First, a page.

6. Sexual Desire, not Hypersexuality, is Related to Neurophysiological Responses Elicited by Sexual Images (2013) - This EEG study was touted in the media as evidence against the existence of porn addiction. Not so. This SPAN Lab study, like #5 below, actually supports the existence of porn addiction. Why? The study reported higher EEG readings (P300) when subjects were exposed to porn photos. Studies consistently show that an elevated P300 occurs when addicts are exposed to cues (such as images) related to their addiction. However, the study had no control group for comparison, which made the findings uninterpretable. In line with the Cambridge studies, this EEG study reported greater cue-reactivity to porn correlated with less desire for partnered sex. Neither finding matched the headlines. Read more.
  7. Modulation of Late Positive Potentials by Sexual Images in Problem Users and Controls Inconsistent with "Porn Addiction" (2015) - Another SPAN Lab EEG study comparing the 2013 subjects from the above study to an actual control group. The results: compared to controls porn addicts had less response to photos of vanilla porn. The lead author, Nicole Prause, claims these results debunk porn addiction, yet these findings align perfectly with Kühn & Gallinat (2014), which found that more porn use correlated with less brain activation in response to pictures of vanilla porn. In other words, "porn addicts" were desensitized and needed greater stimulation than non-addicts. Read more.
  8. HPA axis dysregulation in men with hypersexual disorder (2015) - The Hypothalamus-Pituitary-Adrenal (HPA) axis is the central player in our stress response. Addictions alter the brain's stress circuits leading to a dysfunctional HPA axis. This study on sex addicts (hypersexuals) found altered stress responses that mirror drug addiction.
  9. Increased sensitivity to erotic reward cues in subjects with compulsive sexual behaviors (2015) - This upcoming fMRI study compared reward center activity of controls to compulsive porn users. Compared to controls compulsive porn users had far greater reward center activity and attentional bias when exposed to sexual cues. Both findings align with the two Cambridge studies (above), and the accepted model of addiction - incentive sensitization.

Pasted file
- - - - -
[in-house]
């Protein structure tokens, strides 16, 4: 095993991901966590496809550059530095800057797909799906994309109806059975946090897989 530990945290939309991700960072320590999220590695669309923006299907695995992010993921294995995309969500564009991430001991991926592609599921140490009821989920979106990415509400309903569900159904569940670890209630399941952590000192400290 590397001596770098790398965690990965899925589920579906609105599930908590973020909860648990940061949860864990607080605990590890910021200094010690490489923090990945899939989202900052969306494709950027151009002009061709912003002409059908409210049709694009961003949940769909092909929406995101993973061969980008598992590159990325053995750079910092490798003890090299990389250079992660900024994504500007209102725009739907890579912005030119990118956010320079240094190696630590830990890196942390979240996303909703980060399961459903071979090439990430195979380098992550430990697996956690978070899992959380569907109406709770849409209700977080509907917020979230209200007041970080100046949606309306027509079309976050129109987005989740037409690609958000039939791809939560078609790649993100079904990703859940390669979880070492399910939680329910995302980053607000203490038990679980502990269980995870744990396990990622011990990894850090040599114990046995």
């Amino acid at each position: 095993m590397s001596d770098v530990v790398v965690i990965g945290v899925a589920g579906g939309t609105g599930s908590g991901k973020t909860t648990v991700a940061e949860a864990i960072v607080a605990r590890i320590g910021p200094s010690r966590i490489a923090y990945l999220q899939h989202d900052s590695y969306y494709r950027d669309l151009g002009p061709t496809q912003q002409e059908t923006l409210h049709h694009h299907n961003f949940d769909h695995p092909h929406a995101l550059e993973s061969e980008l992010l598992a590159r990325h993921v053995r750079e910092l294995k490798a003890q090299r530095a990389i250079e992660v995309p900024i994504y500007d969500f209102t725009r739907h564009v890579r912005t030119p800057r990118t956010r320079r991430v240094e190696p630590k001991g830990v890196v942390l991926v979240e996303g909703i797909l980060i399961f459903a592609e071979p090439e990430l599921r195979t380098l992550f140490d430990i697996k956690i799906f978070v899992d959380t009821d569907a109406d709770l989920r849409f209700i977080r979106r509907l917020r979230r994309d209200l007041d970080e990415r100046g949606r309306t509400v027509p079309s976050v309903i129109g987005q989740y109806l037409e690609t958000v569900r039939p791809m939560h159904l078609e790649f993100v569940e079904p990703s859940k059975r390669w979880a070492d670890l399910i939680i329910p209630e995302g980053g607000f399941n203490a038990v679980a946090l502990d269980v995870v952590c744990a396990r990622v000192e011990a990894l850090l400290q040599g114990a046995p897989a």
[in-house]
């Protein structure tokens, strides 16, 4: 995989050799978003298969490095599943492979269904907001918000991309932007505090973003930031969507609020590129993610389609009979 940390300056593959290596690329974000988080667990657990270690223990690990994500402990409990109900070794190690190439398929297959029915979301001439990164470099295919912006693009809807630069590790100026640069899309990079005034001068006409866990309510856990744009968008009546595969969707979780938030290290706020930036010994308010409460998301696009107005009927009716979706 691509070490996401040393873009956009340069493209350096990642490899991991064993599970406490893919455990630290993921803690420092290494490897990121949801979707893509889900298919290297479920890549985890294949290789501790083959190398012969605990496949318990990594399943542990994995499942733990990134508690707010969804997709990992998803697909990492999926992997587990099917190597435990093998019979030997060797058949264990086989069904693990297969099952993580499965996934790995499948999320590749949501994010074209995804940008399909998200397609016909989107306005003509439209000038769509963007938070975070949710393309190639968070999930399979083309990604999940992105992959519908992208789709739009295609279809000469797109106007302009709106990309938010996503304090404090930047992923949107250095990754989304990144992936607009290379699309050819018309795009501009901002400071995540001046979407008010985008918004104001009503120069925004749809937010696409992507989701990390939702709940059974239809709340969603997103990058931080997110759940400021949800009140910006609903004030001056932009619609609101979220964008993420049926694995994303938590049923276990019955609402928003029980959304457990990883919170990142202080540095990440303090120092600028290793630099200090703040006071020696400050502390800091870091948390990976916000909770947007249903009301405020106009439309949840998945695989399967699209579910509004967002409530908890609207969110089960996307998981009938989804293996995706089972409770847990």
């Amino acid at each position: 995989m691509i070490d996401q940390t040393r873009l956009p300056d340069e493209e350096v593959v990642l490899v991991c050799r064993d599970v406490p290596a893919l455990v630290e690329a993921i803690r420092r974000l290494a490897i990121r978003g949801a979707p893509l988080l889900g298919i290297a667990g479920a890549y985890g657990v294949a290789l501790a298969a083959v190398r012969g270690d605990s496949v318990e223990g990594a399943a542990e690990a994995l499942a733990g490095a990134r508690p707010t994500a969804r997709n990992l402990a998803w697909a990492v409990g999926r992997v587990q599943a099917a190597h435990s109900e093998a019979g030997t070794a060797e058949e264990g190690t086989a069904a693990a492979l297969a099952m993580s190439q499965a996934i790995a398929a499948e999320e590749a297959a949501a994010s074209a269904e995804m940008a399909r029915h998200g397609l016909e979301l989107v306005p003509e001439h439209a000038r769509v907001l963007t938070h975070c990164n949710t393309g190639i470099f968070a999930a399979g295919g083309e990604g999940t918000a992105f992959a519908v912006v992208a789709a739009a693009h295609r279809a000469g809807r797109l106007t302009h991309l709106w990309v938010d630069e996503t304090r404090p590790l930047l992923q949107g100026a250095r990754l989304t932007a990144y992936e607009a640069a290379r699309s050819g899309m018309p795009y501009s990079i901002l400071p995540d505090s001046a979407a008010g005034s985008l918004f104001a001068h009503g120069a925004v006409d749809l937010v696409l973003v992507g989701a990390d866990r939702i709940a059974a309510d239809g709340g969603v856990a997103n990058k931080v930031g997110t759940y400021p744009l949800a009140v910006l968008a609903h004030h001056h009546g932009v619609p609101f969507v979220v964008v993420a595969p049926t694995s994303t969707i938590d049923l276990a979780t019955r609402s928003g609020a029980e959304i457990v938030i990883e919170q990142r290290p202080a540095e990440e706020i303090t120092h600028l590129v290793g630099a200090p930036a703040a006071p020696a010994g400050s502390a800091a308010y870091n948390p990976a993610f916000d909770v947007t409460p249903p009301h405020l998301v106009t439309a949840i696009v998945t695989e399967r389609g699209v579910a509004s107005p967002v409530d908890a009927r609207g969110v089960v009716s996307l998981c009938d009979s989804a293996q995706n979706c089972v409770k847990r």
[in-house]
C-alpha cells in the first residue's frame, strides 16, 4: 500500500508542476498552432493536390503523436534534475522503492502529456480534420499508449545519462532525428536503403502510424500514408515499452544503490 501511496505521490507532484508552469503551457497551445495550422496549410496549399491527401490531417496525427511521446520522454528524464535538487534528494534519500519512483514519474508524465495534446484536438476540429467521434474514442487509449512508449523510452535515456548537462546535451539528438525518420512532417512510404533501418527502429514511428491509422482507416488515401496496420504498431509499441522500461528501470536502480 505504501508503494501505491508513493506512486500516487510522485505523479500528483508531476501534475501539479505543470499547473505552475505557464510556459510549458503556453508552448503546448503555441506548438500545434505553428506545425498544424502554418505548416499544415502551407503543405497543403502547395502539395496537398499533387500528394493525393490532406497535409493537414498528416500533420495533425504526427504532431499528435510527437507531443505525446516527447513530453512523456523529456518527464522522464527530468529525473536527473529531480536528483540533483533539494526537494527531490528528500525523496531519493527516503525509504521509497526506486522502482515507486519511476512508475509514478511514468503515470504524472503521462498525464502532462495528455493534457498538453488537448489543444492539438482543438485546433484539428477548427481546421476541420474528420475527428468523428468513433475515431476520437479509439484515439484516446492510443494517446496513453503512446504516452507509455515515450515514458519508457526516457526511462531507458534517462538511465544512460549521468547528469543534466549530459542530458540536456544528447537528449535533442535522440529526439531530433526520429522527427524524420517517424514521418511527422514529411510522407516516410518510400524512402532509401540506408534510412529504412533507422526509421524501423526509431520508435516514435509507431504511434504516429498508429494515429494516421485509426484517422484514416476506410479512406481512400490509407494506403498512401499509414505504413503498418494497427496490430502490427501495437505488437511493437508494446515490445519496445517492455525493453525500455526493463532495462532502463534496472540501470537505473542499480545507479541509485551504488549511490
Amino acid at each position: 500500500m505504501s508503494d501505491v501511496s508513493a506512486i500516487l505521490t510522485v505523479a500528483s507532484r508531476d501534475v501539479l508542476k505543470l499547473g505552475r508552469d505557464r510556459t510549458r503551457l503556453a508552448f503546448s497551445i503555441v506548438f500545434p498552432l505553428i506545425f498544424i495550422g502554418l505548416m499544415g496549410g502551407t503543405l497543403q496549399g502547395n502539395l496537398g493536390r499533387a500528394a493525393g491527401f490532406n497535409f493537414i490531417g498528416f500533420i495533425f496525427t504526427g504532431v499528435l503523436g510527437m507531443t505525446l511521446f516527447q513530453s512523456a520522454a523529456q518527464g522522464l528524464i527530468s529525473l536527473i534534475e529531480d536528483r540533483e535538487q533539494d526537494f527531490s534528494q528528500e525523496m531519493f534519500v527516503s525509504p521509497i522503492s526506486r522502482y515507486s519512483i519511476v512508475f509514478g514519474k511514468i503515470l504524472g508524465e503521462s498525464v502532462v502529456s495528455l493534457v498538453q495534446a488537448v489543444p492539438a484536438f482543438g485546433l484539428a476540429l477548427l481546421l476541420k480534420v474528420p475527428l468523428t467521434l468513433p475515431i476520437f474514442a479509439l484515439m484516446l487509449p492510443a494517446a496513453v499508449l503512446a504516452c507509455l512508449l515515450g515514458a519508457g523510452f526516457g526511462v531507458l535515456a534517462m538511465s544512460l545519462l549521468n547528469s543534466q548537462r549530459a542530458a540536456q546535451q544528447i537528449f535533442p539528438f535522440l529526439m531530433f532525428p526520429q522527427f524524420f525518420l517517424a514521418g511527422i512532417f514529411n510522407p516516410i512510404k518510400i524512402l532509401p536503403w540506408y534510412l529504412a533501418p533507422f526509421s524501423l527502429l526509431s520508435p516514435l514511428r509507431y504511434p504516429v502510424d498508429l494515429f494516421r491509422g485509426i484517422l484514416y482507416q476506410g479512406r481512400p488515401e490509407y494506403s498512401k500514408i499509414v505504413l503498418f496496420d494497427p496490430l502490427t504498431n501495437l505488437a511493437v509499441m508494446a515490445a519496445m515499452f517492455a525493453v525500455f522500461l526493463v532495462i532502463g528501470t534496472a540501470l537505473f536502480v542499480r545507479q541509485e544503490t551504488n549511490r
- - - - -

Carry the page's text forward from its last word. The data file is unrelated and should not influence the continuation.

10. Ventral striatum activity when watching preferred pornographic pictures is correlated with symptoms of Internet pornography addiction (2016) - Finding #1: Reward center activity (ventral striatum) was higher for preferred pornographic pictures. Finding #2: Ventral striatum reactivity correlated with the internet sex addiction score. Both findings indicate sensitization and align with the addiction model. The authors state that the "Neural basis of Internet pornography addiction is comparable to other addictions."
  11. Neurobiology of Compulsive Sexual Behavior: Emerging Science (2016) - Excerpt: "Given some similarities between CSB and drug addictions, interventions effective for addictions may hold promise for CSB, thus providing insight into future research directions to investigate this possibility directly."
  12. Altered Appetitive Conditioning and Neural Connectivity in Subjects With Compulsive Sexual Behavior (2016) - A German fMRI study replicating two major findings from Voon et al., 2014 and Kuhn & Gallinat 2014. Compared to controls compulsive porn users had 1) greater conditioned cue-induced activity in the amygdala, while having 2) decreased coupling between the ventral striatum and the prefrontal cortex. Number 1 indicates sensitization, while number 2 indicates hypofronatlity. In addition, 3 of the 20 compulsive porn users suffered from "orgasmic-erection disorder".

Together these brain studies found: